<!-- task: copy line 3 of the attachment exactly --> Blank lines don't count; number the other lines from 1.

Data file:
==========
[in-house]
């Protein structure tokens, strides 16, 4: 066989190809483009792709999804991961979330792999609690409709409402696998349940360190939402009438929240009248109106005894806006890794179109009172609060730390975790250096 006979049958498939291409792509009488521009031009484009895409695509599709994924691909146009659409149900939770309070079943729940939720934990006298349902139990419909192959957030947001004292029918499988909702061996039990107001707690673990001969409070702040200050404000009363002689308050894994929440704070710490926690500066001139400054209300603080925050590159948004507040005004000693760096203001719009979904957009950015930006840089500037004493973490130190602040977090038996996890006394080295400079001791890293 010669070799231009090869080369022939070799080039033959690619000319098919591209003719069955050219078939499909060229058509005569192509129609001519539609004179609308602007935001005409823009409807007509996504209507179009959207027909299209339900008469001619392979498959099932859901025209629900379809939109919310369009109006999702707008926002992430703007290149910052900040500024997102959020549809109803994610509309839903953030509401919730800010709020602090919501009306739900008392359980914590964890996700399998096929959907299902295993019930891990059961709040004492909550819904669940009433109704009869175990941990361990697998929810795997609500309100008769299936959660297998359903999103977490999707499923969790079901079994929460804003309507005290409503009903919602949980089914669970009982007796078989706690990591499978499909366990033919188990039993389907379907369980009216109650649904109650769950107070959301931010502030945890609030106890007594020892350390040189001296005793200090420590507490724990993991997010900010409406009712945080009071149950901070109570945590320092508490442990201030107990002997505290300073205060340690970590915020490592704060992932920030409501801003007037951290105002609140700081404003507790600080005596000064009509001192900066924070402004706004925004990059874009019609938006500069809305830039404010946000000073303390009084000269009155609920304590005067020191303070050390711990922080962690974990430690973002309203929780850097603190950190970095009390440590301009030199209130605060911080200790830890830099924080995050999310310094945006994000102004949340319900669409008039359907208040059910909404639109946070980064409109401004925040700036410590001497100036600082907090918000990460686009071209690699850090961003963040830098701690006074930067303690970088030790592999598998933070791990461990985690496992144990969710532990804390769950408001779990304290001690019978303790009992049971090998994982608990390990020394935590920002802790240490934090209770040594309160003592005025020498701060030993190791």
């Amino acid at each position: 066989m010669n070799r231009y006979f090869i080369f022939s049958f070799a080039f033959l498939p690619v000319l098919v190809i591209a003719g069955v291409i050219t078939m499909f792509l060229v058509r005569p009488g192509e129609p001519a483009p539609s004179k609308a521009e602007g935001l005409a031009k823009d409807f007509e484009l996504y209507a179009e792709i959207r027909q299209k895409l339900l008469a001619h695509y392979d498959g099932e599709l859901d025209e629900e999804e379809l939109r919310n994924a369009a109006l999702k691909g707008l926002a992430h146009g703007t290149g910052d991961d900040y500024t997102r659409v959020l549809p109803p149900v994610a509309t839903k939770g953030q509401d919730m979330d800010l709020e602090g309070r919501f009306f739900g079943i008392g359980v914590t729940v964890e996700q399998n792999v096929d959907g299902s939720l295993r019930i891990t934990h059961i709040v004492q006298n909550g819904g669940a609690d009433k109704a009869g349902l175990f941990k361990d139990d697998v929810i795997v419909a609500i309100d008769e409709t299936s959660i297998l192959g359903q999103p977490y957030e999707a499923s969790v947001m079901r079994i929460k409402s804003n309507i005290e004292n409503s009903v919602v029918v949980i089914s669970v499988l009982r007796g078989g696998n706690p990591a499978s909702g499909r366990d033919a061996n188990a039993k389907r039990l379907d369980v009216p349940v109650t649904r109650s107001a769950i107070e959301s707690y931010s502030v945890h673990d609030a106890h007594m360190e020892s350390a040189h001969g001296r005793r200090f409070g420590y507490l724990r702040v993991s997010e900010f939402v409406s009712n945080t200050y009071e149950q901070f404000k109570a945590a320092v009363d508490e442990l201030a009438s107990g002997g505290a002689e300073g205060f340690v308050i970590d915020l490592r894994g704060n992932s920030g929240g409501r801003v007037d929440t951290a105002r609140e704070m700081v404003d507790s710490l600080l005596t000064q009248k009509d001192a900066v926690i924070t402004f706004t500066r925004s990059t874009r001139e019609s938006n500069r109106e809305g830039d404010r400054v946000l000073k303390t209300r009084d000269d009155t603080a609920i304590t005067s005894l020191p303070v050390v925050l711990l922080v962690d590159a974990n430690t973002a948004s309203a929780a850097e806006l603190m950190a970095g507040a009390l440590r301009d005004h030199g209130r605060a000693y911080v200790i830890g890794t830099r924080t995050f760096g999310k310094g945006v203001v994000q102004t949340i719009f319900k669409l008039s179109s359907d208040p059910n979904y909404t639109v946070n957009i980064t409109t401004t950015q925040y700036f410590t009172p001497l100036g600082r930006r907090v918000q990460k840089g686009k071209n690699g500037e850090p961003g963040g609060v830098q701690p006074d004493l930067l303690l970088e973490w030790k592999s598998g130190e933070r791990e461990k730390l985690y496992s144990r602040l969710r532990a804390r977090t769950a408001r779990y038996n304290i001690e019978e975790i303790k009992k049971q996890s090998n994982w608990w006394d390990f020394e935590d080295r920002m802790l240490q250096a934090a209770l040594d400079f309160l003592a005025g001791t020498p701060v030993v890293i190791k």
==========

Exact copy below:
């Amino acid at each position: 066989m010669n070799r231009y006979f090869i080369f022939s049958f070799a080039f033959l498939p690619v000319l098919v190809i591209a003719g069955v291409i050219t078939m499909f792509l060229v058509r005569p009488g192509e129609p001519a483009p539609s004179k609308a521009e602007g935001l005409a031009k823009d409807f007509e484009l996504y209507a179009e792709i959207r027909q299209k895409l339900l008469a001619h695509y392979d498959g099932e599709l859901d025209e629900e999804e379809l939109r919310n994924a369009a109006l999702k691909g707008l926002a992430h146009g703007t290149g910052d991961d900040y500024t997102r659409v959020l549809p109803p149900v994610a509309t839903k939770g953030q509401d919730m979330d800010l709020e602090g309070r919501f009306f739900g079943i008392g359980v914590t729940v964890e996700q399998n792999v096929d959907g299902s939720l295993r019930i891990t934990h059961i709040v004492q006298n909550g819904g669940a609690d009433k109704a009869g349902l175990f941990k361990d139990d697998v929810i795997v419909a609500i309100d008769e409709t299936s959660i297998l192959g359903q999103p977490y957030e999707a499923s969790v947001m079901r079994i929460k409402s804003n309507i005290e004292n409503s009903v919602v029918v949980i089914s669970v499988l009982r007796g078989g696998n706690p990591a499978s909702g499909r366990d033919a061996n188990a039993k389907r039990l379907d369980v009216p349940v109650t649904r109650s107001a769950i107070e959301s707690y931010s502030v945890h673990d609030a106890h007594m360190e020892s350390a040189h001969g001296r005793r200090f409070g420590y507490l724990r702040v993991s997010e900010f939402v409406s009712n945080t200050y009071e149950q901070f404000k109570a945590a320092v009363d508490e442990l201030a009438s107990g002997g505290a002689e300073g205060f340690v308050i970590d915020l490592r894994g704060n992932s920030g929240g409501r801003v007037d929440t951290a105002r609140e704070m700081v404003d507790s710490l600080l005596t000064q009248k009509d001192a900066v926690i924070t402004f706004t500066r925004s990059t874009r001139e019609s938006n500069r109106e809305g830039d404010r400054v946000l000073k303390t209300r009084d000269d009155t603080a609920i304590t005067s005894l020191p303070v050390v925050l711990l922080v962690d590159a974990n430690t973002a948004s309203a929780a850097e806006l603190m950190a970095g507040a009390l440590r301009d005004h030199g209130r605060a000693y911080v200790i830890g890794t830099r924080t995050f760096g999310k310094g945006v203001v994000q102004t949340i719009f319900k669409l008039s179109s359907d208040p059910n979904y909404t639109v946070n957009i980064t409109t401004t950015q925040y700036f410590t009172p001497l100036g600082r930006r907090v918000q990460k840089g686009k071209n690699g500037e850090p961003g963040g609060v830098q701690p006074d004493l930067l303690l970088e973490w030790k592999s598998g130190e933070r791990e461990k730390l985690y496992s144990r602040l969710r532990a804390r977090t769950a408001r779990y038996n304290i001690e019978e975790i303790k009992k049971q996890s090998n994982w608990w006394d390990f020394e935590d080295r920002m802790l240490q250096a934090a209770l040594d400079f309160l003592a005025g001791t020498p701060v030993v890293i190791k």